iis-proxy-logging

The second good news is that you can configure IIS to use the X-Forwarded-For header for IP filtering. In IIS 7 you can do this with the Dynamic IP Restriction module, and from IIS 8 you can get this functionality built into the IP Address and Domain Restrictions module. It is not enabled by default, but you can activate it with a single click:

iis-proxy-mode

 

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Mixed content warning

It is so sad, when a webpage falls apart in the browser, like this one in Chrome:

mixed content chrome

Why is that? Oh, isn’t it obvious? The explanation is there, let me help you:

mixed content chrome warning small

It is called the mixed content warning, and although it is a warning, it is very easy to miss. Let’s see the same page in Firefox:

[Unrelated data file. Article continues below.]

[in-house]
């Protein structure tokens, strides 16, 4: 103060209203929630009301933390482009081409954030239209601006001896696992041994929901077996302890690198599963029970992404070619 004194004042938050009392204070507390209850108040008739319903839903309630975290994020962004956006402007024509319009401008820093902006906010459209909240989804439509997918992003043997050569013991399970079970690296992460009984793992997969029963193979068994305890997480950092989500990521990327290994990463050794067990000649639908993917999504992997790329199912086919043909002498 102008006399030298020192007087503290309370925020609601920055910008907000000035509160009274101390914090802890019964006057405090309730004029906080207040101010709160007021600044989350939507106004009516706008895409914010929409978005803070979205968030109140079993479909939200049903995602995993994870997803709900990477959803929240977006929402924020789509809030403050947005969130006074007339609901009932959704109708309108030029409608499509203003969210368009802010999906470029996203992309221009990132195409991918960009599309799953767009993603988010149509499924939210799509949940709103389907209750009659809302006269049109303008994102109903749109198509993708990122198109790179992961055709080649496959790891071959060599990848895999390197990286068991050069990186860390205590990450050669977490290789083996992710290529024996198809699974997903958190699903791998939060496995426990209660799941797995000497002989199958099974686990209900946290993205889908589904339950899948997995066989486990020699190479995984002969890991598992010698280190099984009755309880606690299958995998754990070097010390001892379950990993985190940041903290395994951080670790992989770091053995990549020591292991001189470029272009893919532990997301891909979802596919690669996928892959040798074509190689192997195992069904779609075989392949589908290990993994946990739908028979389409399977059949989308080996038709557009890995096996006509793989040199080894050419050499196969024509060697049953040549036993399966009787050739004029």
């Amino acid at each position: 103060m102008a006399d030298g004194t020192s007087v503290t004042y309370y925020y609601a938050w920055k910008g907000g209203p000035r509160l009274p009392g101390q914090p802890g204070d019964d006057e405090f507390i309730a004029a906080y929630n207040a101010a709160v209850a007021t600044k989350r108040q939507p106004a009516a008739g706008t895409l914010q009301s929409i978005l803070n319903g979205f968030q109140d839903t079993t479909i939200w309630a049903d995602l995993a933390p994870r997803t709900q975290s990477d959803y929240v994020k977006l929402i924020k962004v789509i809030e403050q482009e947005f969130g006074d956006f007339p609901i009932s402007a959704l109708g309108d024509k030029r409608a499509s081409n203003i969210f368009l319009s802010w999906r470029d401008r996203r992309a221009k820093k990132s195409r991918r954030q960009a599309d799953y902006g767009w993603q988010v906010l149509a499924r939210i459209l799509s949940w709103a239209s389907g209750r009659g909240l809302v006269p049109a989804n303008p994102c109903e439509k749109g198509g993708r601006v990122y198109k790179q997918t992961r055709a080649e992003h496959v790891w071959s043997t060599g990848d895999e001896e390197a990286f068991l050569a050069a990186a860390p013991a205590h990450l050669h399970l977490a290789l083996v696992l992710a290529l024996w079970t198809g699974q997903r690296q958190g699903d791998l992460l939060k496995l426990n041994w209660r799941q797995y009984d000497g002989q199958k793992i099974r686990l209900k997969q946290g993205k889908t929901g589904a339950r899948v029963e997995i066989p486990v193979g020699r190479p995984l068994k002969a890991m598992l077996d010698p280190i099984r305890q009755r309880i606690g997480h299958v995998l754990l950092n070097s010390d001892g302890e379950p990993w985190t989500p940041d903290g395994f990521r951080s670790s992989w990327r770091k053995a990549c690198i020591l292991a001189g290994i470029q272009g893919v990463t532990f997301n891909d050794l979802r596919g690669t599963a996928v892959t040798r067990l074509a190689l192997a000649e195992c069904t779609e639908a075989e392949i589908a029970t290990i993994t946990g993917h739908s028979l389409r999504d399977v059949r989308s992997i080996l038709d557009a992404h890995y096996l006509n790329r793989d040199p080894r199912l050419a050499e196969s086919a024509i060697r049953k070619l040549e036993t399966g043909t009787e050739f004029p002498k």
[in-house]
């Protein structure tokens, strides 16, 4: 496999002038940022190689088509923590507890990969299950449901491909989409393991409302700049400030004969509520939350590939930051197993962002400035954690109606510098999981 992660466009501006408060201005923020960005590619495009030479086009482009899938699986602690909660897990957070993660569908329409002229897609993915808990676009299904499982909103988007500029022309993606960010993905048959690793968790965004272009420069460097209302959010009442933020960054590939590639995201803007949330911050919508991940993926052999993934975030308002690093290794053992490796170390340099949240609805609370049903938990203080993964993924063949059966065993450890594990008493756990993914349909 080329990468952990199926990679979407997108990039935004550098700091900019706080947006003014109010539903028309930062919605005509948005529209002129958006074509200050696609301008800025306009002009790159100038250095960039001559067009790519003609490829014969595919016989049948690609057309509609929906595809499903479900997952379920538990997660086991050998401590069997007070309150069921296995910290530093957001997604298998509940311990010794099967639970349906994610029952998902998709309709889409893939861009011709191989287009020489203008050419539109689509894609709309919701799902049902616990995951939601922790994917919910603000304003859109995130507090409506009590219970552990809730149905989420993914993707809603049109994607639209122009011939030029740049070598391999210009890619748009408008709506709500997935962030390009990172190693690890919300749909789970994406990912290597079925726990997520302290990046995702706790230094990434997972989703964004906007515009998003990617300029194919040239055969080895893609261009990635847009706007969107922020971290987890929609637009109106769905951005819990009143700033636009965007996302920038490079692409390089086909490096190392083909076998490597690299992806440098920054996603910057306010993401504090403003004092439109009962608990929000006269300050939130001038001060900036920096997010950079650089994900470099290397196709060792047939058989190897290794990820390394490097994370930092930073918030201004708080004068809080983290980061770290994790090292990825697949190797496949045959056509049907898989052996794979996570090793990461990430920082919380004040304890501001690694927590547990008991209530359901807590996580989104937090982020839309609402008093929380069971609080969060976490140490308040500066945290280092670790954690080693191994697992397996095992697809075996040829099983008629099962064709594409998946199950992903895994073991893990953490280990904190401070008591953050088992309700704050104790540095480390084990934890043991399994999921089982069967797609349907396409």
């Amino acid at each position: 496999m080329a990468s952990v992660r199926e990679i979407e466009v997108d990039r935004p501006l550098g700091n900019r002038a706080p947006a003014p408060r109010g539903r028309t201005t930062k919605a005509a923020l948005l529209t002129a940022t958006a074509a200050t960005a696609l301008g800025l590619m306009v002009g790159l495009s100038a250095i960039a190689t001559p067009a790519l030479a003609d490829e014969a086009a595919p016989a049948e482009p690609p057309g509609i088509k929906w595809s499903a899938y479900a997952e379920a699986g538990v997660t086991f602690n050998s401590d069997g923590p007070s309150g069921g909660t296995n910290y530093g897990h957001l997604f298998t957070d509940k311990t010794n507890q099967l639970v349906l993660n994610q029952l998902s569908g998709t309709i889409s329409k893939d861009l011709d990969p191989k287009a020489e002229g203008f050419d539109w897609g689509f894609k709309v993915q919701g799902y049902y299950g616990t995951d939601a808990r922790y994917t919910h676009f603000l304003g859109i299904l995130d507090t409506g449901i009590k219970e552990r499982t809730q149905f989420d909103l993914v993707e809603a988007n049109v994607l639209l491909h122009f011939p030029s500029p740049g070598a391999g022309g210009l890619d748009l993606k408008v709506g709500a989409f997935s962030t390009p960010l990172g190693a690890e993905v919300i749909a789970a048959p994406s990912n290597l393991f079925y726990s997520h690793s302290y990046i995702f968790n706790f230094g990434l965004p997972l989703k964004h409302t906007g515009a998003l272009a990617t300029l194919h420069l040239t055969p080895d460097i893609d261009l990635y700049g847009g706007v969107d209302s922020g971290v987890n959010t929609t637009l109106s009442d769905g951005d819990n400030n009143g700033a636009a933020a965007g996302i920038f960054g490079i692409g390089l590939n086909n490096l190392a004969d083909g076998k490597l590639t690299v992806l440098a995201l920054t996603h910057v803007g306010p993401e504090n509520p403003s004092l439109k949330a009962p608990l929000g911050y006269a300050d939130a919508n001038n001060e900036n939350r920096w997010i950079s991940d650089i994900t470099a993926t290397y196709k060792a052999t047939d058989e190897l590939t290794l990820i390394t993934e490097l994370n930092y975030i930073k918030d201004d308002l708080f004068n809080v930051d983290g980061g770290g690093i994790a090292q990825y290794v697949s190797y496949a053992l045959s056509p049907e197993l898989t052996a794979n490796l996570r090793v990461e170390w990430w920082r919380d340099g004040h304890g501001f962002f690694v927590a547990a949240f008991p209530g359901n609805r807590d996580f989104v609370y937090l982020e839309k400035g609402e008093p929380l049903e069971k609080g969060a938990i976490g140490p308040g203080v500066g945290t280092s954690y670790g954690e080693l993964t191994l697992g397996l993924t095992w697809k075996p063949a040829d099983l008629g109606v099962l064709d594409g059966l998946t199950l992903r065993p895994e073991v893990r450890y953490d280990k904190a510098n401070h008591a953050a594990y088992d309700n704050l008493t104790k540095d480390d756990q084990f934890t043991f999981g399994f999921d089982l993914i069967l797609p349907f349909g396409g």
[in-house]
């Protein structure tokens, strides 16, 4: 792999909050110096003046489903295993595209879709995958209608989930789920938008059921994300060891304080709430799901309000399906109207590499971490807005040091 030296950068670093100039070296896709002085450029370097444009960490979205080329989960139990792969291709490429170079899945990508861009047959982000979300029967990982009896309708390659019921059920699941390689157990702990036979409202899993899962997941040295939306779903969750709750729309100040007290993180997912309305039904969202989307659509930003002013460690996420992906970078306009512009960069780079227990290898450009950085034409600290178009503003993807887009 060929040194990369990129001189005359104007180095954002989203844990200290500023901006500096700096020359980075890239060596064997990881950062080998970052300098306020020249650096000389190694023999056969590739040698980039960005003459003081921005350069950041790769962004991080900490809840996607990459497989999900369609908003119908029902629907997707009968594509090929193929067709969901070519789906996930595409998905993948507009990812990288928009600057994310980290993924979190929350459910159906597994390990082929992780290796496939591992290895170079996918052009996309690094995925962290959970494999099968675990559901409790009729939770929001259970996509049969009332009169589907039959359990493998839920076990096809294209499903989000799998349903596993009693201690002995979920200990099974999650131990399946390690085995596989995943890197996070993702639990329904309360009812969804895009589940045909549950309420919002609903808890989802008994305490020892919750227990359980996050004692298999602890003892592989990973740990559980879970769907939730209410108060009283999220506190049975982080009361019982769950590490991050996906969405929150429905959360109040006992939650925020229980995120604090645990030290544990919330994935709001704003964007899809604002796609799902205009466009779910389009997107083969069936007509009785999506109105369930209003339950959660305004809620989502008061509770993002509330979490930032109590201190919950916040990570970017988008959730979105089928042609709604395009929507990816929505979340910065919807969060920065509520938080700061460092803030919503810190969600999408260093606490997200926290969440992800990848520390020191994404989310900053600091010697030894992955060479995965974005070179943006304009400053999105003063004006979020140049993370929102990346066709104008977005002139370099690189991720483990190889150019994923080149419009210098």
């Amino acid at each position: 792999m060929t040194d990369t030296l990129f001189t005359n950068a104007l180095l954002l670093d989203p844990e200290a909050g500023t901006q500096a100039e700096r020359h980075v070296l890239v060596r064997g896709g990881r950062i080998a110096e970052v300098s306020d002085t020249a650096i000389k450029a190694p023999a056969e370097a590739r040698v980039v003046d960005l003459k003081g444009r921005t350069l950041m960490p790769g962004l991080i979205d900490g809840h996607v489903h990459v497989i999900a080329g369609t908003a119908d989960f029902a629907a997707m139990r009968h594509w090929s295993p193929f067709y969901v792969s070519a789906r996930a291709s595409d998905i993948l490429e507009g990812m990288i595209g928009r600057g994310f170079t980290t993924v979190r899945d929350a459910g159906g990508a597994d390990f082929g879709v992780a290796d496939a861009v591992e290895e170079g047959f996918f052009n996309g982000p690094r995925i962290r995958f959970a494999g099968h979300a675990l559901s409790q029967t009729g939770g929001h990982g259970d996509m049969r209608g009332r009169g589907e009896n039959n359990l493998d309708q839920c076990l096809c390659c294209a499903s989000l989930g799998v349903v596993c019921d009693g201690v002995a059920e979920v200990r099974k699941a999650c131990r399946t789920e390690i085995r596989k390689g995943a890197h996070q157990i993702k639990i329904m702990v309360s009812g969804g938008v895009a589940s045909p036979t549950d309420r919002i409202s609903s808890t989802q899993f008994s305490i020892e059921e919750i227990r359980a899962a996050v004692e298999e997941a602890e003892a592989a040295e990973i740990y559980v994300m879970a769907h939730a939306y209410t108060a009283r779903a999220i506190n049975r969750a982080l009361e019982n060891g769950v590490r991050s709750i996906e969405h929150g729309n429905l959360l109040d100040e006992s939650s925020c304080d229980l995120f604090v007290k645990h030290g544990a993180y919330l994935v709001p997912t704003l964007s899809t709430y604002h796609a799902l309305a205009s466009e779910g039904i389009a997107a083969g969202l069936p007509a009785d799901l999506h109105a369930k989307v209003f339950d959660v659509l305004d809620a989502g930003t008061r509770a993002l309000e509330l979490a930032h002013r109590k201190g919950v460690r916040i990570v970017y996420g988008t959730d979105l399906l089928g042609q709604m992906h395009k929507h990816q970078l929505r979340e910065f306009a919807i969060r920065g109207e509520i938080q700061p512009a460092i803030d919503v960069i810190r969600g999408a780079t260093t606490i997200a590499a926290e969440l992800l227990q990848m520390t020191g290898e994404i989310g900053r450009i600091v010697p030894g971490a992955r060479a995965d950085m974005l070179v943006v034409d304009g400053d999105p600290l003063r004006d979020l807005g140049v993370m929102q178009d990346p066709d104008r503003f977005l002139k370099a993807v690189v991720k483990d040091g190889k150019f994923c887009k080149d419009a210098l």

mixed content FF

Do you get it? Here it is:

mixed content FF blocked small

Internet Explorer is not so gentle, it immediately calls the user’s attention:

mixed content warning

Although you don’t have to search for a shield icon (which is one of the most overused symbol in the IT history) here, because you immediately receive a textual message, the situation is not really better. Average users don’t understand this message and the real cause behind it. What’s more, not only users don’t get it, but also web developers don’t understand the security consequences, otherwise there won’t be any page with this warning at all.